A concerned teacher recently reached out to me, horrified by the content being used to educate students about antisemitism. The materials provided by the National Education Association (NEA), particularly a document from Jews for Racial & Economic Justice (JFREJ), are filled with misinformation and, in my view, are themselves antisemitic.

This teacher has tirelessly sought support from various Jewish organizations to address these concerns, but she keeps hitting a wall. It seems that many organizations are reluctant to do battle with a powerful union like the NEA, leaving this teacher and others like her without the necessary support to combat these problematic educational materials.

The JFREJ document propagates a specific political agenda, portraying Israel as a white settler colonial state and ignoring the complex history and diverse demographics of Israel and the Jewish people.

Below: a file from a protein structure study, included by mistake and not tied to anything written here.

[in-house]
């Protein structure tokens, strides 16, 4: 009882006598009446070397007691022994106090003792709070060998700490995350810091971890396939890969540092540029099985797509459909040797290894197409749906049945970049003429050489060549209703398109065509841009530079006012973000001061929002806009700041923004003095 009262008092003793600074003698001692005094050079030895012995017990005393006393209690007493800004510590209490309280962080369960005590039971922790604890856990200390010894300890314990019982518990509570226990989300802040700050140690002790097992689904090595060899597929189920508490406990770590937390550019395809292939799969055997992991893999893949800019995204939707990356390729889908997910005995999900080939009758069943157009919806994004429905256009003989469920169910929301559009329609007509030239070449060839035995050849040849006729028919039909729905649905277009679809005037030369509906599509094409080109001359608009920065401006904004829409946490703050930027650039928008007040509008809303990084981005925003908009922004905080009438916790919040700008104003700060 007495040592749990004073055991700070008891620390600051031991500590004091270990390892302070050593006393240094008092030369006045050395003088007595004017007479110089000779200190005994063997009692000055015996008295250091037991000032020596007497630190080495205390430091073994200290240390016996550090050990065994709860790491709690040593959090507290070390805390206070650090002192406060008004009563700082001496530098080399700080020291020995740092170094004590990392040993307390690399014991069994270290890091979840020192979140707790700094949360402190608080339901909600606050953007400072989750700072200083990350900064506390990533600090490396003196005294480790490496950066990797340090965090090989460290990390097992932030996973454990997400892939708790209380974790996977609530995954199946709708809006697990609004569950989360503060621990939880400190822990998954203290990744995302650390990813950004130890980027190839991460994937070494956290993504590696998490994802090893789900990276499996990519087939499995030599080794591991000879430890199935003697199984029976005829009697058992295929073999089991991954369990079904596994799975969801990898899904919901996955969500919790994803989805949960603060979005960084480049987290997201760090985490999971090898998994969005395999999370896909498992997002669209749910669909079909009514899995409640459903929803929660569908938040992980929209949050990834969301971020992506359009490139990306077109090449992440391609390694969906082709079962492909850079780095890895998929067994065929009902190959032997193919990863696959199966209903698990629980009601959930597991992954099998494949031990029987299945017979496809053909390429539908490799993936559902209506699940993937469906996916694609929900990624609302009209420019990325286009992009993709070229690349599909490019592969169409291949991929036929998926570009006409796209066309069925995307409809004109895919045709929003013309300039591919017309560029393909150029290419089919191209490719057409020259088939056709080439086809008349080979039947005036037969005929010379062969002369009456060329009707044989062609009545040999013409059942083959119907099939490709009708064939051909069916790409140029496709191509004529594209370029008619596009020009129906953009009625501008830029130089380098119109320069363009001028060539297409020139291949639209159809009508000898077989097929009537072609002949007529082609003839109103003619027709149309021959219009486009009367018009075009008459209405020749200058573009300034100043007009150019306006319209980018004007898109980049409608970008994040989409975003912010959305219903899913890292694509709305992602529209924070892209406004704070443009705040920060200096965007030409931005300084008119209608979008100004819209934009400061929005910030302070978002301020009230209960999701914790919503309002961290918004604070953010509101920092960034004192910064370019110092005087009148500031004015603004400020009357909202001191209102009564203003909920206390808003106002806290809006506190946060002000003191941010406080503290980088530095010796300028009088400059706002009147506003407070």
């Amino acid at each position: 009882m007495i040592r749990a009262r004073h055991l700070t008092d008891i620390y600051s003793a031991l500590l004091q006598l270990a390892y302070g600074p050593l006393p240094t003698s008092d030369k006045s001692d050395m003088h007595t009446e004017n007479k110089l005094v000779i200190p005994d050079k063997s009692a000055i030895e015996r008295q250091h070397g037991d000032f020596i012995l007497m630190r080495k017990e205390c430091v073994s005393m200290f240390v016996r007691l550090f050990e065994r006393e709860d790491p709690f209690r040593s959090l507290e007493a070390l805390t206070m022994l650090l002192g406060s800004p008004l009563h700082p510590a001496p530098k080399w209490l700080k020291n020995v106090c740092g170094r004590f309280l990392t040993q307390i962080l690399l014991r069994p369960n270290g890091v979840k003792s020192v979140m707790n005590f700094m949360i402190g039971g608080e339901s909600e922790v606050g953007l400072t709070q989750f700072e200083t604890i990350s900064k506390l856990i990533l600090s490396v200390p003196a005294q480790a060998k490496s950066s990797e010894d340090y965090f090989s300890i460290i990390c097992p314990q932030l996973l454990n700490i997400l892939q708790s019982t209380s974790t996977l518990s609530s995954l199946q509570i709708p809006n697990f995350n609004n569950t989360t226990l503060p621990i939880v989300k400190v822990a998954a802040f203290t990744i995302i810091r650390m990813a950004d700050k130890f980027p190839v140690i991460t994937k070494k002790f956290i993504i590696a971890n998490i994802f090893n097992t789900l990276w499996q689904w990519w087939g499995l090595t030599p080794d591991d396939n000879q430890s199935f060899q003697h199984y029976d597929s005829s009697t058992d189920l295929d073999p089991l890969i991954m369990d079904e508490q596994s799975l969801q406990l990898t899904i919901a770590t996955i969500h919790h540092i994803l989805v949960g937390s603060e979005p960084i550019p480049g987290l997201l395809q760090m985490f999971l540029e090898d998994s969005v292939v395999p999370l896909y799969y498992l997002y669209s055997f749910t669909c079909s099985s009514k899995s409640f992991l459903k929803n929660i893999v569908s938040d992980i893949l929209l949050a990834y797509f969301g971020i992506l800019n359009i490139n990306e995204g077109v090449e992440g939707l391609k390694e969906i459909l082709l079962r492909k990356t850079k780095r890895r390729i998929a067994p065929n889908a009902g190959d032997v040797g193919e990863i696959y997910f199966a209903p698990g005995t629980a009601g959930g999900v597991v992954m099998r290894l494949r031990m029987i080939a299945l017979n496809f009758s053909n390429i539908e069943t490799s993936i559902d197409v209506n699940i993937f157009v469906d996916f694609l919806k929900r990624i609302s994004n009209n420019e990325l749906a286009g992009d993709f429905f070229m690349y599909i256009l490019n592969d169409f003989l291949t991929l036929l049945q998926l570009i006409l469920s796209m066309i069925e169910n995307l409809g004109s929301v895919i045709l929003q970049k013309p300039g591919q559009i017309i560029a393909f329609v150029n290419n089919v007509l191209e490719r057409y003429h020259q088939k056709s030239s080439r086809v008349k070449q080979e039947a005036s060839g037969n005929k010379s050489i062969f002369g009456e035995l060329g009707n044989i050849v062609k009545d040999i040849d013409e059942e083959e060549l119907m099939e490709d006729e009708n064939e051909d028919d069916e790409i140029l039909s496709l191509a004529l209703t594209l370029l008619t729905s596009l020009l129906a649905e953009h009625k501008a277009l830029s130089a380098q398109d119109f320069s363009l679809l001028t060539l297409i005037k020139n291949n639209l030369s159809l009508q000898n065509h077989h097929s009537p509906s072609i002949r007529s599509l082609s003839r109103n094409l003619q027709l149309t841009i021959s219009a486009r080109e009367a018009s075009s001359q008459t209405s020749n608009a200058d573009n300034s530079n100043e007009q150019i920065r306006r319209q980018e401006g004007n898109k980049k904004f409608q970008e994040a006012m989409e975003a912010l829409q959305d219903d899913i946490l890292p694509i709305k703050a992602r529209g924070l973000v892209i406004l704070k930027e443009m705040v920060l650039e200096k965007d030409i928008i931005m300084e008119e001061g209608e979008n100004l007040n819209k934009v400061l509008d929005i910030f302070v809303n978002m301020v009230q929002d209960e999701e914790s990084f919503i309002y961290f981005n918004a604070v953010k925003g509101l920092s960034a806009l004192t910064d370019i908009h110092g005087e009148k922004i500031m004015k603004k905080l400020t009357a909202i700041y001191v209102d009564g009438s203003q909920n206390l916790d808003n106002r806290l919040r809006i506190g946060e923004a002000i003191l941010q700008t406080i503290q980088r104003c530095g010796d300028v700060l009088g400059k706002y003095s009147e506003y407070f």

JFREJ’s document suggests that Jews with light skin are complicit in white supremacy — and that’s not the only Jew-hating piece of trash in this document.

By choosing to use this material, the NEA is making a political statement. This choice reflects an alignment with far-left perspectives rather than a balanced approach to addressing antisemitism.

By choosing a Jewish organization that does not represent mainstream Jewish thought, and in fact, an organization that most of the Jewish community believes spreads antisemitism, the NEA is insulting the Jewish community by defining antisemitism according to its radical agenda.

Jews for Racial & Economic Justice is a fringe group that has aligned with far-left ideologies, and partners with other ostensibly Jewish, but really antisemitic, organizations like Jewish Voice for Peace.